Maâti Monjib researches at the University of Mohammed V in Rabat as he awaits trial for “undermining state security” and “receiving foreign funds.” (Photo courtesy of Maâti Monjib’s Facebook page)
by Elaina Zachos
RABAT, Morocco – Maâti Monjib sits in a café in Rabat’s Agdal neighborhood. He absentmindedly drums his fingers on the table in front of him and looks over his professorial glasses at a TV on the wall. A few men chat at tables by the tall windows. Outside, people walk down the sidewalk and cross the street in the late afternoon traffic.
Newscasters’ voices sound from the TV. But Monjib is also making news, as a human rights defender currently prosecuted by the Moroccan regime.
“I am a critic to the regime,” he says. “I have some credibility as a historian, as human rights defender, as a normal, honest person, if you want.”
Monjib, 54, is a historian at the University of Mohammed V in Rabat. He has published books on politics and African studies, including “The Moroccan Monarchy and the Struggle for Power.” He has lectured at the University of Meknes, Gaston Berger University in Senegal and the University of Florida in the U.S., and was a Patkin Visiting Fellow at Brookings Institution in Washington, D.C.
Recently, Monjib’s controversial academic work has made him a target of the Moroccan government. In September and October of last year, police prevented Monjib from traveling to academic events in Spain and Norway as part of an investigation looking into the activities of the Ibn Rochd Center for Studies and Communication, of which Monjib is the founder. Now, Monjib is on trial alongside six other activists for “undermining state security” and “receiving foreign funds.” Authorities say Monjib’s involvement in a foreign-funded smartphone app designed to teach people citizen journalism invoked the charges. He says this move is part of a “defamation campaign” against him that started in July 2013 after he gave an interview to Al Jazeera criticizing the palace’s unwillingness to democratize.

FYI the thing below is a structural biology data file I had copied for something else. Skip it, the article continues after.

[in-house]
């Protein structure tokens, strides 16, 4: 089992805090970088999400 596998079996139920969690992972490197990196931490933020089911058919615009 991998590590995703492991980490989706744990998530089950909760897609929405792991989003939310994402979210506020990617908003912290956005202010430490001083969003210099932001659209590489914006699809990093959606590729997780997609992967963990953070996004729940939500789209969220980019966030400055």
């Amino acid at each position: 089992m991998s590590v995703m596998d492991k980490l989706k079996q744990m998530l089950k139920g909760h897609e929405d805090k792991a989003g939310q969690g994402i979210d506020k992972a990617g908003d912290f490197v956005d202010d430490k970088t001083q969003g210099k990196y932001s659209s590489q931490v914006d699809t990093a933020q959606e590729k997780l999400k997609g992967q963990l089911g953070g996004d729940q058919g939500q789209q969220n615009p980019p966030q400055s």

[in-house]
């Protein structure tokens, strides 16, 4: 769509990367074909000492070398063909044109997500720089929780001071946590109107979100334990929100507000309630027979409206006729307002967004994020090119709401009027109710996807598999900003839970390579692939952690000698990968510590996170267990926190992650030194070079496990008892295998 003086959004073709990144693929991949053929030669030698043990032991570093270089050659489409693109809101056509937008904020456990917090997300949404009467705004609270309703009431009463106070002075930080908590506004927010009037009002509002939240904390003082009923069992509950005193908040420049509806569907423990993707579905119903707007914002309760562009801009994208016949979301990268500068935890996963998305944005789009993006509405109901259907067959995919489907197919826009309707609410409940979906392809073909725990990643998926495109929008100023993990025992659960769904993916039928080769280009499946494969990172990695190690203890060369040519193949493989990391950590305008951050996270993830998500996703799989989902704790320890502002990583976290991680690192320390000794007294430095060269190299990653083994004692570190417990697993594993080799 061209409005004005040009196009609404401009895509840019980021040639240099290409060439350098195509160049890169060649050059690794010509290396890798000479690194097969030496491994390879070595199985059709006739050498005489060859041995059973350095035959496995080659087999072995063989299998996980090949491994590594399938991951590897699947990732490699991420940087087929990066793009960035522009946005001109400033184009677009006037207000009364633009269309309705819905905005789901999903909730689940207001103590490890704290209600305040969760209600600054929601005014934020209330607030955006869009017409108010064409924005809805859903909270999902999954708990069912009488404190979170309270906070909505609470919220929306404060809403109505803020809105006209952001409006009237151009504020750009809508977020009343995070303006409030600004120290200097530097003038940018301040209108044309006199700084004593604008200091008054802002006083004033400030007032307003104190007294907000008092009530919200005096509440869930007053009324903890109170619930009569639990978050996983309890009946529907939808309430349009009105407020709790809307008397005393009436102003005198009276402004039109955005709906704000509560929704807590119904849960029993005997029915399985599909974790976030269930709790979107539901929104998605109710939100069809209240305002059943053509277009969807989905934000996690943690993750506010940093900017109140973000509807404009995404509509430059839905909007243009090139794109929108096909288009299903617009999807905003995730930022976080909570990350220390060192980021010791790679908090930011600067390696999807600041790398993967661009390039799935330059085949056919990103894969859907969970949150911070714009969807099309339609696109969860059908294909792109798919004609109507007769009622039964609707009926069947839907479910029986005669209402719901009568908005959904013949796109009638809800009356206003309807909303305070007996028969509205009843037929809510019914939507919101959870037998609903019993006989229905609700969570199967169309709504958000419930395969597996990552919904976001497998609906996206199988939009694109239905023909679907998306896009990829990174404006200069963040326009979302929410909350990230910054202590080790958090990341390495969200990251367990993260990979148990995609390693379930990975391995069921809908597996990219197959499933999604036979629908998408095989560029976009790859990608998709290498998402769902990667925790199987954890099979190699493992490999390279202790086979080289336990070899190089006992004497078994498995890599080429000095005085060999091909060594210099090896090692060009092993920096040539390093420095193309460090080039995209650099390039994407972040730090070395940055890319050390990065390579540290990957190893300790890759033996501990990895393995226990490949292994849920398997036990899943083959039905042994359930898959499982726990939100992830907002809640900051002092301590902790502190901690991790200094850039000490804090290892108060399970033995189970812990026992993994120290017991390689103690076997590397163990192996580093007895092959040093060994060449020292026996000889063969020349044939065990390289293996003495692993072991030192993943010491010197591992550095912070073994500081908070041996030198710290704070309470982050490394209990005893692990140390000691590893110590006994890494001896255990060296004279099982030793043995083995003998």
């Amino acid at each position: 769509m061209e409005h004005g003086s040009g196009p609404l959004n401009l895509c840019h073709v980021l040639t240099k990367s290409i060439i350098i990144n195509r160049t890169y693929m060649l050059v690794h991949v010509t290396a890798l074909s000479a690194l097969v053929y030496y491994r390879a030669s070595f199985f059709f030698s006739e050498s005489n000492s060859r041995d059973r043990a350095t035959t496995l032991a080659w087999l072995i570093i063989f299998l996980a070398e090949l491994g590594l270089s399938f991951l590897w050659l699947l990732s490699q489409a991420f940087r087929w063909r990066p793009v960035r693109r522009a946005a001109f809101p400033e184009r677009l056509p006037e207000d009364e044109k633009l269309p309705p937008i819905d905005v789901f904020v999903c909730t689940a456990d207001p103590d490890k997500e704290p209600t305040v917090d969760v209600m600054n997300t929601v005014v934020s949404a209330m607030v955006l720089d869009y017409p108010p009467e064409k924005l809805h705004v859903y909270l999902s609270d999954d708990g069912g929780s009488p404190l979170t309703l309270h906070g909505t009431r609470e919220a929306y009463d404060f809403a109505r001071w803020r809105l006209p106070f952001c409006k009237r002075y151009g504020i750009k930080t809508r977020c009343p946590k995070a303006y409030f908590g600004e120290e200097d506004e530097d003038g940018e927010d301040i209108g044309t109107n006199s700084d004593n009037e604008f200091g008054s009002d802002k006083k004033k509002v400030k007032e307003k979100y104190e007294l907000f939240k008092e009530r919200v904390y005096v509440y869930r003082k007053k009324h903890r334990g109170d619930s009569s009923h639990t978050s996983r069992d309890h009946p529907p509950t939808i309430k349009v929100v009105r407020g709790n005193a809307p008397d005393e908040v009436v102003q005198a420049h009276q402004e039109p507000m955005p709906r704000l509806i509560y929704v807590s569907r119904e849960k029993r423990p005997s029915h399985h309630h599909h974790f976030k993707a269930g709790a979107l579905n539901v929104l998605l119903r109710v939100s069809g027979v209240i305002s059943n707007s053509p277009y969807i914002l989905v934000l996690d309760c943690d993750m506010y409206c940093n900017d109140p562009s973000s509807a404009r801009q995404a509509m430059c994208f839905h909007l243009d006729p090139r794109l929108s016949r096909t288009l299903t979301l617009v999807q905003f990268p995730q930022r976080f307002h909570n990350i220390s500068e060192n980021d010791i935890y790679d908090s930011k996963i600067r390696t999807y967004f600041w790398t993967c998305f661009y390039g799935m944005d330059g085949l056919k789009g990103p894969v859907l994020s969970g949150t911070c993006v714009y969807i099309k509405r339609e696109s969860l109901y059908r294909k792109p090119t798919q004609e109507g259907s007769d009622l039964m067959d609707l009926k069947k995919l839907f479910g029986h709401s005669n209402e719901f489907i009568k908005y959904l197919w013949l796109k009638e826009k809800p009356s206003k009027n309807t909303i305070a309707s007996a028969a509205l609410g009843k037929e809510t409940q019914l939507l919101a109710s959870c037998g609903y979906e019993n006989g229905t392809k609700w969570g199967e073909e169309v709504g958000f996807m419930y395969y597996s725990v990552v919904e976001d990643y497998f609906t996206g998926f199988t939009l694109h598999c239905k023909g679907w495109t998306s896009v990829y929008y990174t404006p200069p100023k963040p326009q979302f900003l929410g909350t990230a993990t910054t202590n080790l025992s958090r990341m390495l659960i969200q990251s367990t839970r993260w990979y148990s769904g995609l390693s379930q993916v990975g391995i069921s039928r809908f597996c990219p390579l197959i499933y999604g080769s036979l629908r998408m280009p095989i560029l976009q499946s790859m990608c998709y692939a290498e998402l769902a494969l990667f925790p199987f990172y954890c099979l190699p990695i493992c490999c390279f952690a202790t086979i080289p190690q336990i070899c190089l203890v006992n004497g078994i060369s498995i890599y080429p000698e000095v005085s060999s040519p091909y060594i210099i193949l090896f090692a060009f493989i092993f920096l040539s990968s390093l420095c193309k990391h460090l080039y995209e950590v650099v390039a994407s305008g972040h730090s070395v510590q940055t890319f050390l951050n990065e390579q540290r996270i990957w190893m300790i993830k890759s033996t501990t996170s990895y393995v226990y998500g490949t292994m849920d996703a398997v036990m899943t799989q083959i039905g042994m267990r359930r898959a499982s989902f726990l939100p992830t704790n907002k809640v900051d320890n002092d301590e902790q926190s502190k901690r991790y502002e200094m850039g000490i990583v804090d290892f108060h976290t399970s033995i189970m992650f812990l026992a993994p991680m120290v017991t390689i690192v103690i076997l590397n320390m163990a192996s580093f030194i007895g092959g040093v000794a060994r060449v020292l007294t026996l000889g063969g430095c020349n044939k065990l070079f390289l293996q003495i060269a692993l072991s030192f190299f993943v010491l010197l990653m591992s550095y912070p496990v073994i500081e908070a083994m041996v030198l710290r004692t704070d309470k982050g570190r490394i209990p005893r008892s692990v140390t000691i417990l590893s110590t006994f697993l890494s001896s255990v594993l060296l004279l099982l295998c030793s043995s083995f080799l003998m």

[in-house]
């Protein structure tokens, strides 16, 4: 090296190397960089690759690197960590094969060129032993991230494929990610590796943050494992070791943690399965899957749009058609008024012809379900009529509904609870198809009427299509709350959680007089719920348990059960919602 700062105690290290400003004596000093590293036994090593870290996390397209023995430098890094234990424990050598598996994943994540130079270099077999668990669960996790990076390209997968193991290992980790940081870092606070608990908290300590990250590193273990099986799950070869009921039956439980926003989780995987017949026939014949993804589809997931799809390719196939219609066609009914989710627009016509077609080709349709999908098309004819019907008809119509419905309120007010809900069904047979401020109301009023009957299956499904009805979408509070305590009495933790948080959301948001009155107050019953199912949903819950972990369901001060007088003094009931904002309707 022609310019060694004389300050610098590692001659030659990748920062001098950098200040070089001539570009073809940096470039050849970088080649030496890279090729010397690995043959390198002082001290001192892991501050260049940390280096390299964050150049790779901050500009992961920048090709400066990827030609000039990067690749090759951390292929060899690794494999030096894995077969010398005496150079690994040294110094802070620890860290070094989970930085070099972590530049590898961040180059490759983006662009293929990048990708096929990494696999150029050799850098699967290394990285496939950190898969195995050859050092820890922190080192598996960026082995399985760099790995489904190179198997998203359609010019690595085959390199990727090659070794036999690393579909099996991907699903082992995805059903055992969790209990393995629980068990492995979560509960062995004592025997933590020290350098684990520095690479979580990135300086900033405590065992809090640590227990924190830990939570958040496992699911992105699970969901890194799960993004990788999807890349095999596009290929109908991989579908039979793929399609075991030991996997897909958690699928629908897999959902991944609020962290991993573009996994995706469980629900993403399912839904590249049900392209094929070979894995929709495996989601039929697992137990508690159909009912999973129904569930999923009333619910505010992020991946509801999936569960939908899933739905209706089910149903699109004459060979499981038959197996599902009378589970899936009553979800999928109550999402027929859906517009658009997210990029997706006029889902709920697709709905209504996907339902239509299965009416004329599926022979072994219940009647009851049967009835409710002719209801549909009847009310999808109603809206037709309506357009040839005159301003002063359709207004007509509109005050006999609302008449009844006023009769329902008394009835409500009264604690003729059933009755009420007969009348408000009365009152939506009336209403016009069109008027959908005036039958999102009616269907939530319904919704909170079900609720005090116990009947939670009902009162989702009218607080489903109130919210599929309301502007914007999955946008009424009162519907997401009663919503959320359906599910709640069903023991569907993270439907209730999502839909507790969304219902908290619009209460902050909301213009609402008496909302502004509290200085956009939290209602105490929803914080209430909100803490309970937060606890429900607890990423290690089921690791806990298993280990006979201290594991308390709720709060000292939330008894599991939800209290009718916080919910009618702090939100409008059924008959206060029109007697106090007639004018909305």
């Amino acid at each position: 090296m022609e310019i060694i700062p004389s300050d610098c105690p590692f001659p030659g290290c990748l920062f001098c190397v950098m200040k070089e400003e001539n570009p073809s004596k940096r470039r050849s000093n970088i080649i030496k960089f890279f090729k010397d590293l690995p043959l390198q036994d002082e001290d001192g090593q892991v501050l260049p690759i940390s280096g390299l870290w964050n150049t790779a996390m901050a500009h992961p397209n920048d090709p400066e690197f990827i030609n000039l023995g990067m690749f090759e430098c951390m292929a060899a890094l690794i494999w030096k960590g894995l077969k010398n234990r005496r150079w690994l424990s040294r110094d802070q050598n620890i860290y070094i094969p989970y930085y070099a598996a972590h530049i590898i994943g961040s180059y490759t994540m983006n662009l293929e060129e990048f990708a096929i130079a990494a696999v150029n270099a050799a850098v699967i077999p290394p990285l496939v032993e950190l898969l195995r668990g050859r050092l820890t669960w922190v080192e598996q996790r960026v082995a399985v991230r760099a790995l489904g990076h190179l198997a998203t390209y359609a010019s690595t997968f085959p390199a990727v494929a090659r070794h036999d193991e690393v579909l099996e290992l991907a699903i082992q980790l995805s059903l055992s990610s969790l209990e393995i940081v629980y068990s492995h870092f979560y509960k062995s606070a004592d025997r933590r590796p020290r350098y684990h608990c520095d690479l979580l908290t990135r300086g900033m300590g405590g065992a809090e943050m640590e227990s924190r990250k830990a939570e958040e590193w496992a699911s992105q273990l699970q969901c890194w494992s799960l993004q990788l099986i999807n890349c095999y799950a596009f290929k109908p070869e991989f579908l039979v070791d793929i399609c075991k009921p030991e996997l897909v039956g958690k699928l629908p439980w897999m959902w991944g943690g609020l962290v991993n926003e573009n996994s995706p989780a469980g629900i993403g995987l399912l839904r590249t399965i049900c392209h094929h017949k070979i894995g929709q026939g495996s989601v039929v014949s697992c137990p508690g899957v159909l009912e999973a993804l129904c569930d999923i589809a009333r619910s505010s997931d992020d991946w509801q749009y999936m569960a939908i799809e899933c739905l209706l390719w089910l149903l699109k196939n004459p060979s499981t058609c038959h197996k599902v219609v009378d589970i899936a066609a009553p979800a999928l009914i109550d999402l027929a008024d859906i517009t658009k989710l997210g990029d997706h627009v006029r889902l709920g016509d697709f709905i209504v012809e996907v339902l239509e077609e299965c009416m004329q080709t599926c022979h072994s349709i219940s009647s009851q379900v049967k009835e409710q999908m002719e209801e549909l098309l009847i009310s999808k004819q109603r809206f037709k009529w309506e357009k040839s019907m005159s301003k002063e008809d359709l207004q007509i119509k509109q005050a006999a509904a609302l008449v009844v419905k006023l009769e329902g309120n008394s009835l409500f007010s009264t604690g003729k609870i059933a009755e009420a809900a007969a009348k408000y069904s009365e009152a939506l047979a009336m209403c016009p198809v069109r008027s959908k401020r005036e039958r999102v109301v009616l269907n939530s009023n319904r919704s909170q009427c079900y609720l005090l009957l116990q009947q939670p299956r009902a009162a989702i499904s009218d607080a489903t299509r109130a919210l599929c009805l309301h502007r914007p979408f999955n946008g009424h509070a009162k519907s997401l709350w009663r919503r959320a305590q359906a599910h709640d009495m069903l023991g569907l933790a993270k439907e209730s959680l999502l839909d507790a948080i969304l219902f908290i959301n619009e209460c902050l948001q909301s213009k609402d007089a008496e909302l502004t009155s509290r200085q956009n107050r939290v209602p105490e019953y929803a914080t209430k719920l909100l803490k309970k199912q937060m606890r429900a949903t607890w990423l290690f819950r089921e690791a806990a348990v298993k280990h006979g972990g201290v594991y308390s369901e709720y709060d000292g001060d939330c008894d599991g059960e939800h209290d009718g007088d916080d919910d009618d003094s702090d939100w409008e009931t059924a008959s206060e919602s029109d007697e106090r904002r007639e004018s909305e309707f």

The next trial date is March 23, and the defendants could get up to five years in prison if convicted.
Until then, Monjib lives in Rabat and awaits his trial, in limbo between freedom and the threat of incarceration.
“The objective is not to sentence me,” Monjib says analytically, “just to harm my credibility.”